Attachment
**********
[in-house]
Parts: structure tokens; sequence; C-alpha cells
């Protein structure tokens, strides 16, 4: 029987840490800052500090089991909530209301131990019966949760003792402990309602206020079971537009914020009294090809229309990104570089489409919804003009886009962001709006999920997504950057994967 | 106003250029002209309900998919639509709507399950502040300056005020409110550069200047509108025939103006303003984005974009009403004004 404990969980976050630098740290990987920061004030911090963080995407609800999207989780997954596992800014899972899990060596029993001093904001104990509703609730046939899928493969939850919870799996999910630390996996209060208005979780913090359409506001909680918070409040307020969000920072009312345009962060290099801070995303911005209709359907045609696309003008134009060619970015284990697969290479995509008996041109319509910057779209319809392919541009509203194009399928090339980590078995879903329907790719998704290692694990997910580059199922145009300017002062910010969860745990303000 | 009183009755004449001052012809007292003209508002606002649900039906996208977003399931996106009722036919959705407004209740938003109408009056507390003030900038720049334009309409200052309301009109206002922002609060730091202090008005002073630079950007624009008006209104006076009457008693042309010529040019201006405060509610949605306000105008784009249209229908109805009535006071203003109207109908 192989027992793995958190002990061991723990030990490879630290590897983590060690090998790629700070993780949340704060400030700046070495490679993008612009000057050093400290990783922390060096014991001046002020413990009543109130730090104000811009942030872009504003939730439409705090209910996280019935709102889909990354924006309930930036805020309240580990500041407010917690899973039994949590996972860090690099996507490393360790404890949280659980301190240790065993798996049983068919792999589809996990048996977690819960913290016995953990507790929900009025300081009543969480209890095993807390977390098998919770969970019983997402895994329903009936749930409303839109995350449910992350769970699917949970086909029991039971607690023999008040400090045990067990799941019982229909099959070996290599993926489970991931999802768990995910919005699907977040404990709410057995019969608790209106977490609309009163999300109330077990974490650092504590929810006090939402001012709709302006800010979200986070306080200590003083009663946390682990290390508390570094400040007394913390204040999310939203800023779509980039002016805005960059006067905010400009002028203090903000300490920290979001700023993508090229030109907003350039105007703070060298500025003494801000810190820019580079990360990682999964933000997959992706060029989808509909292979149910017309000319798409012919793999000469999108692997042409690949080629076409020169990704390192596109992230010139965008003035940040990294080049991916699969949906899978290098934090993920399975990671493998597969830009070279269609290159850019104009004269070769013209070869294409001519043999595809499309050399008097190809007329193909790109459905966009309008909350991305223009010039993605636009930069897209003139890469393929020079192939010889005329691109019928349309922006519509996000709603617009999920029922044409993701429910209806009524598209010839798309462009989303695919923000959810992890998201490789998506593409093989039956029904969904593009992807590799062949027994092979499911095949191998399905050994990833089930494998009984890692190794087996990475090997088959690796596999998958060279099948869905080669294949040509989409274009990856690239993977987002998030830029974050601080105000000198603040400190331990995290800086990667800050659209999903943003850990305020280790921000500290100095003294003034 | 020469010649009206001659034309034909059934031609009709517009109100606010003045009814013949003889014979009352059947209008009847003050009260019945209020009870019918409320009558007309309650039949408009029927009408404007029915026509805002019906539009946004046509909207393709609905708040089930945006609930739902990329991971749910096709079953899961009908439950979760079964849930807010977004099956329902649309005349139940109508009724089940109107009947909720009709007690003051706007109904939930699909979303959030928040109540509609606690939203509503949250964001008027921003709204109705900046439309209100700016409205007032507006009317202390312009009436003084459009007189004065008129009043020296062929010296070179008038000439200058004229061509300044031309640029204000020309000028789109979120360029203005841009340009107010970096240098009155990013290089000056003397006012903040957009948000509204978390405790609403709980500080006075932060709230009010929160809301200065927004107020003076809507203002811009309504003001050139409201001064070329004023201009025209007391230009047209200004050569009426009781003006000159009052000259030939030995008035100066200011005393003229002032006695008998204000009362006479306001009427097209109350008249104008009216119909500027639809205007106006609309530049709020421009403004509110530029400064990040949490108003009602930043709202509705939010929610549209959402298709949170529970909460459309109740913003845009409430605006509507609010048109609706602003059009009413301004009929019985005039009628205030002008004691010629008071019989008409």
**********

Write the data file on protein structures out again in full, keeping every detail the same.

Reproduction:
[in-house]
Parts: structure tokens; sequence; C-alpha cells
């Protein structure tokens, strides 16, 4: 029987840490800052500090089991909530209301131990019966949760003792402990309602206020079971537009914020009294090809229309990104570089489409919804003009886009962001709006999920997504950057994967 | 106003250029002209309900998919639509709507399950502040300056005020409110550069200047509108025939103006303003984005974009009403004004 404990969980976050630098740290990987920061004030911090963080995407609800999207989780997954596992800014899972899990060596029993001093904001104990509703609730046939899928493969939850919870799996999910630390996996209060208005979780913090359409506001909680918070409040307020969000920072009312345009962060290099801070995303911005209709359907045609696309003008134009060619970015284990697969290479995509008996041109319509910057779209319809392919541009509203194009399928090339980590078995879903329907790719998704290692694990997910580059199922145009300017002062910010969860745990303000 | 009183009755004449001052012809007292003209508002606002649900039906996208977003399931996106009722036919959705407004209740938003109408009056507390003030900038720049334009309409200052309301009109206002922002609060730091202090008005002073630079950007624009008006209104006076009457008693042309010529040019201006405060509610949605306000105008784009249209229908109805009535006071203003109207109908 192989027992793995958190002990061991723990030990490879630290590897983590060690090998790629700070993780949340704060400030700046070495490679993008612009000057050093400290990783922390060096014991001046002020413990009543109130730090104000811009942030872009504003939730439409705090209910996280019935709102889909990354924006309930930036805020309240580990500041407010917690899973039994949590996972860090690099996507490393360790404890949280659980301190240790065993798996049983068919792999589809996990048996977690819960913290016995953990507790929900009025300081009543969480209890095993807390977390098998919770969970019983997402895994329903009936749930409303839109995350449910992350769970699917949970086909029991039971607690023999008040400090045990067990799941019982229909099959070996290599993926489970991931999802768990995910919005699907977040404990709410057995019969608790209106977490609309009163999300109330077990974490650092504590929810006090939402001012709709302006800010979200986070306080200590003083009663946390682990290390508390570094400040007394913390204040999310939203800023779509980039002016805005960059006067905010400009002028203090903000300490920290979001700023993508090229030109907003350039105007703070060298500025003494801000810190820019580079990360990682999964933000997959992706060029989808509909292979149910017309000319798409012919793999000469999108692997042409690949080629076409020169990704390192596109992230010139965008003035940040990294080049991916699969949906899978290098934090993920399975990671493998597969830009070279269609290159850019104009004269070769013209070869294409001519043999595809499309050399008097190809007329193909790109459905966009309008909350991305223009010039993605636009930069897209003139890469393929020079192939010889005329691109019928349309922006519509996000709603617009999920029922044409993701429910209806009524598209010839798309462009989303695919923000959810992890998201490789998506593409093989039956029904969904593009992807590799062949027994092979499911095949191998399905050994990833089930494998009984890692190794087996990475090997088959690796596999998958060279099948869905080669294949040509989409274009990856690239993977987002998030830029974050601080105000000198603040400190331990995290800086990667800050659209999903943003850990305020280790921000500290100095003294003034 | 020469010649009206001659034309034909059934031609009709517009109100606010003045009814013949003889014979009352059947209008009847003050009260019945209020009870019918409320009558007309309650039949408009029927009408404007029915026509805002019906539009946004046509909207393709609905708040089930945006609930739902990329991971749910096709079953899961009908439950979760079964849930807010977004099956329902649309005349139940109508009724089940109107009947909720009709007690003051706007109904939930699909979303959030928040109540509609606690939203509503949250964001008027921003709204109705900046439309209100700016409205007032507006009317202390312009009436003084459009007189004065008129009043020296062929010296070179008038000439200058004229061509300044031309640029204000020309000028789109979120360029203005841009340009107010970096240098009155990013290089000056003397006012903040957009948000509204978390405790609403709980500080006075932060709230009010929160809301200065927004107020003076809507203002811009309504003001050139409201001064070329004023201009025209007391230009047209200004050569009426009781003006000159009052000259030939030995008035100066200011005393003229002032006695008998204000009362006479306001009427097209109350008249104008009216119909500027639809205007106006609309530049709020421009403004509110530029400064990040949490108003009602930043709202509705939010929610549209959402298709949170529970909460459309109740913003845009409430605006509507609010048109609706602003059009009413301004009929019985005039009628205030002008004691010629008071019989008409």